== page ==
All the talk around the Institute of International Finance (IIF) spring meeting in Copenhagen is of whether or not Spain will need external financial assistance if it is to raise the money to recapitalize its savings banks, support regions cut off from raising funds in their own right, and cope with the fiscal burden of low growth and high and rising unemployment that is bringing further stress to the assets of its banking system.
“Just looking at the first four months of this year, Spain looks in danger of over-shooting a deficit that last year turned out to be 8.9% of GDP,” IIF chief economist Philip Suttle points out.
While Spanish bond yields have fallen this week, the country’s problem is not so much funding at just over 6%, but rather doing so against a background of zero nominal growth.
Jeffrey Anderson, director of the European department of the IIF, suggests the country’s annual deficit for 2012 will come in somewhere between 6% and 7% of GDP, so higher than the 5.8% target that prime minister Mariano Rajoy unilaterally presented to the European Union in March in place of the 4.4% previously agreed as part of the austerity pact.
Anderson says: “Spain could be in recession next year as well, which would be year five of the downturn in Spain and it is hard to say that the pain has been fully felt yet in real-estate prices.”
Some analysts have sought to apply Irish-style loss rates to loans made by Spanish banks to the commercial real-estate and construction sectors, and guessed at likely system-wide losses of €50-€60 billion at the savings banks.
However, until the independent auditors appointed by the Spanish government report in full, it is impossible to know how big the losses will be and whether they will come at banks with enough capital and earnings to cope or not.
And while €60 billion does not sound like such a large number, funding it might prove tricky – what with the economy contracting while on track for an annual deficit of 6% to 7% of GDP, at a time when foreign investors are not inclined to lend to Spain.
According to Hung Tran, deputy managing director at the IIF, substantial European funds have been made available to Spain: €317 billion of repo finance from the European Central Bank (ECB) to its banks, on top of €46 billion of government bond purchases under the Securities Markets Programme (SMP) and then €285 billion of Target2 deficits.
Anderson says: “These funds have off-set the loss of financing from non-Spanish investors. For now, Spain retains access to Spanish investors, albeit many of them are backed by the ECB.”
That’s why the provision of European funds to recapitalize the banks, in a way that would de-link bank risk and sovereign risk, looks like it could help Spain turn the corner, and why the assumption among bankers at the IIF meeting is that all the posturing now is negotiation over the inevitable conditions attached to European financing of a Spanish savings bank recapitalization.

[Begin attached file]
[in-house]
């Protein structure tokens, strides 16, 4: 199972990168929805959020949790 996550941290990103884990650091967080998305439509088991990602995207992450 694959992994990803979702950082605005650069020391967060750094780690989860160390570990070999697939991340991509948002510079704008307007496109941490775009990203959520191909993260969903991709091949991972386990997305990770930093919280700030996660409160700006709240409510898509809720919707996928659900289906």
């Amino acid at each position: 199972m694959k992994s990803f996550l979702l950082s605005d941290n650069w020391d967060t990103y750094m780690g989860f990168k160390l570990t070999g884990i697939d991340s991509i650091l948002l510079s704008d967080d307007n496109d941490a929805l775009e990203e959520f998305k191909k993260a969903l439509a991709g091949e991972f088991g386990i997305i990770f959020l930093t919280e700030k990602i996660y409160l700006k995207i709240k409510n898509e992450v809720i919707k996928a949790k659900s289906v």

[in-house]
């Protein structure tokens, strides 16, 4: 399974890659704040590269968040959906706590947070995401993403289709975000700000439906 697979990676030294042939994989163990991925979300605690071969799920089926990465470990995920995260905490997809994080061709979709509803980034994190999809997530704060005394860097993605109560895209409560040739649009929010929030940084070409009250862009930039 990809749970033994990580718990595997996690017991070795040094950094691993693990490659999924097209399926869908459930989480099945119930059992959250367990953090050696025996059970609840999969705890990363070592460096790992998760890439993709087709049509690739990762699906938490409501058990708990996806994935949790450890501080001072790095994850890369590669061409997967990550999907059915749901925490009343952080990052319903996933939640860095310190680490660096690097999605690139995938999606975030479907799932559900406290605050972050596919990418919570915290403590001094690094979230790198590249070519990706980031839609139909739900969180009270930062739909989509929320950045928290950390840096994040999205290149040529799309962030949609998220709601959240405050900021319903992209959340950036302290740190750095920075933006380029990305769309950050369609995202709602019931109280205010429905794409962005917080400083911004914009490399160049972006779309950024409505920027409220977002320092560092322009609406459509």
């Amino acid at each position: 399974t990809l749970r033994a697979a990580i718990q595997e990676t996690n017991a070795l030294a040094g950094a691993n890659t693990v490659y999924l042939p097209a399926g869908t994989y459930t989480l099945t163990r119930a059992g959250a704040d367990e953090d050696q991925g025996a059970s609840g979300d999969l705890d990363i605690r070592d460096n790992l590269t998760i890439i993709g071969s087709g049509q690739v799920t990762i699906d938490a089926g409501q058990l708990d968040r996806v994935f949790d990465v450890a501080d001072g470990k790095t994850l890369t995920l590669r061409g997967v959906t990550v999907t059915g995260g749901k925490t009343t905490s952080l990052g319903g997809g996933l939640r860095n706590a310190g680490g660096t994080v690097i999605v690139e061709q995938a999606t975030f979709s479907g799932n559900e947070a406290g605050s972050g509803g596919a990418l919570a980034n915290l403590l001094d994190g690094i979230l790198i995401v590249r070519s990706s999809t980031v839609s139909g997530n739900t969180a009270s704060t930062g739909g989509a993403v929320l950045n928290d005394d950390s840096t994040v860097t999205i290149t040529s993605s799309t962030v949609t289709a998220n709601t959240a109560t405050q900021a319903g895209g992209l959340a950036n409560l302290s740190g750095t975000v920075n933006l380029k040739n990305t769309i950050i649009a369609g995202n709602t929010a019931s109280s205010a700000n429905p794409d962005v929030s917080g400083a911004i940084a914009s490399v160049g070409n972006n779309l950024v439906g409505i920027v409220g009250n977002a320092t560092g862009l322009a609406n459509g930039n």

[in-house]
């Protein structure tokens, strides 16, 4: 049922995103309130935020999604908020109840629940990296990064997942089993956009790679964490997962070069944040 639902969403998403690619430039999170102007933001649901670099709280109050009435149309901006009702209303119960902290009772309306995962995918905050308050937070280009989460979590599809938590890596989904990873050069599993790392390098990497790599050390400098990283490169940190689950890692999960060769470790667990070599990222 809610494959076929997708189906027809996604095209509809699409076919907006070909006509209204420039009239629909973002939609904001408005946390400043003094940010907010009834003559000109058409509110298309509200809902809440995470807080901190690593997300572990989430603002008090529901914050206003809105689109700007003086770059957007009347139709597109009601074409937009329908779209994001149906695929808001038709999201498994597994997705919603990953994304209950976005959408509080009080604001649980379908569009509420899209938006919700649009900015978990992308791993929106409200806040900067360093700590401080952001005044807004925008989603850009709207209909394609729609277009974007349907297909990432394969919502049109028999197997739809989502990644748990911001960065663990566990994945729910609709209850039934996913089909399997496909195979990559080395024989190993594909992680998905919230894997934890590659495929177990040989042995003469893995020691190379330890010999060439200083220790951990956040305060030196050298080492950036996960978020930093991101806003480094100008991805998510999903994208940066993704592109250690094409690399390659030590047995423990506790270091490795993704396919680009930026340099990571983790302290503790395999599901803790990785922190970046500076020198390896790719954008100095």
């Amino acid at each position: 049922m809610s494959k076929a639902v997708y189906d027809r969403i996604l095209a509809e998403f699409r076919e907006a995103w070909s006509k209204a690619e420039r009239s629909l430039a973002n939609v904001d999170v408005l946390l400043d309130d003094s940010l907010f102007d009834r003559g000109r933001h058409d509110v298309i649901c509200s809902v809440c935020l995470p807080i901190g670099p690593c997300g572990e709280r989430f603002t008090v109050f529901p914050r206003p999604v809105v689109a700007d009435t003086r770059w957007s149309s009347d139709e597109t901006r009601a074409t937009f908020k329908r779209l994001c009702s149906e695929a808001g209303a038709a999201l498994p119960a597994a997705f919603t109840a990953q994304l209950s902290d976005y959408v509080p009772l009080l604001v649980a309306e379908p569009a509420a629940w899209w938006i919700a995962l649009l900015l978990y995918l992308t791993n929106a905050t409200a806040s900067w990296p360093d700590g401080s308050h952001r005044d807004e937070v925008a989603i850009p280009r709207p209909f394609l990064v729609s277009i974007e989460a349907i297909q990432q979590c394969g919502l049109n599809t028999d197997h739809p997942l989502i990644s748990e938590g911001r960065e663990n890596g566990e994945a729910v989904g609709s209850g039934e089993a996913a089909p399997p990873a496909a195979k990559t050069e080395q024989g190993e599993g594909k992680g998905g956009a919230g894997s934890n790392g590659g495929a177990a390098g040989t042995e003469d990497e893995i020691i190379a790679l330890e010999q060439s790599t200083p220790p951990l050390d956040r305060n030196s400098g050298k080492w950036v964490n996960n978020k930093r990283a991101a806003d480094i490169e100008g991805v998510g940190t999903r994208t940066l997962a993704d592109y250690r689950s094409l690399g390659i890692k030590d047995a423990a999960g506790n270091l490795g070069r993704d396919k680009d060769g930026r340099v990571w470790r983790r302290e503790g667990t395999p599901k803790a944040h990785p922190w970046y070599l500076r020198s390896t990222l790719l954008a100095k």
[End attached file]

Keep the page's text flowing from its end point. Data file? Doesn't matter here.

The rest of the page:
It’s not appealing for Spain or its European partners until you look at what might follow without it.
Tran raises the issue of what happens if that support is not forthcoming and Spain does find itself priced out of private market access. The European Stability Mechanism (ESM), which becomes fully operational next month, might then step in with a programme that some market analysts suggest would have to be €350 billion.
That would be barely manageable. The oft-stated size of the ESM, usually set at €500 billion amid discussion that it should be doubled, is simply wrong, Tran points out.
In fact, the ESM won’t have €500 billion of lending capacity available until early 2014. Its paid-in capital is just €16 billion, making its maximum lending capacity just €107 billion in its first months of operation from July to October this year. That will increase to €213 billion from November 2012 to June 2013 and only step up in increments from there eventually to €500 billion.
In the first few months, the ESM can be supplemented from the remaining European Financial Stability Facility funds of €248 billion, which could be available until June 2013. But the ESM won’t have more than €351 billion available before November 2012.
So, if Spain suddenly needs €350 billion, that would leave the eurozone firewall with just €1 billion to fight contagion everywhere else. European policymakers don’t have the leeway for any more missteps.
And while all the drama unfolds around Spain and peripheral Europe, the danger increases that ineffective, unconventional policy measures taken to alleviate the crisis are building another bubble somewhere else – in the shrinking number of supposedly truly risk-free assets remaining.
As Suttle points out: “When you want to buy a two-year Swiss note and have to pay the Swiss government 50 basis points for the privilege of lending it money, that’s quite a turnaround.”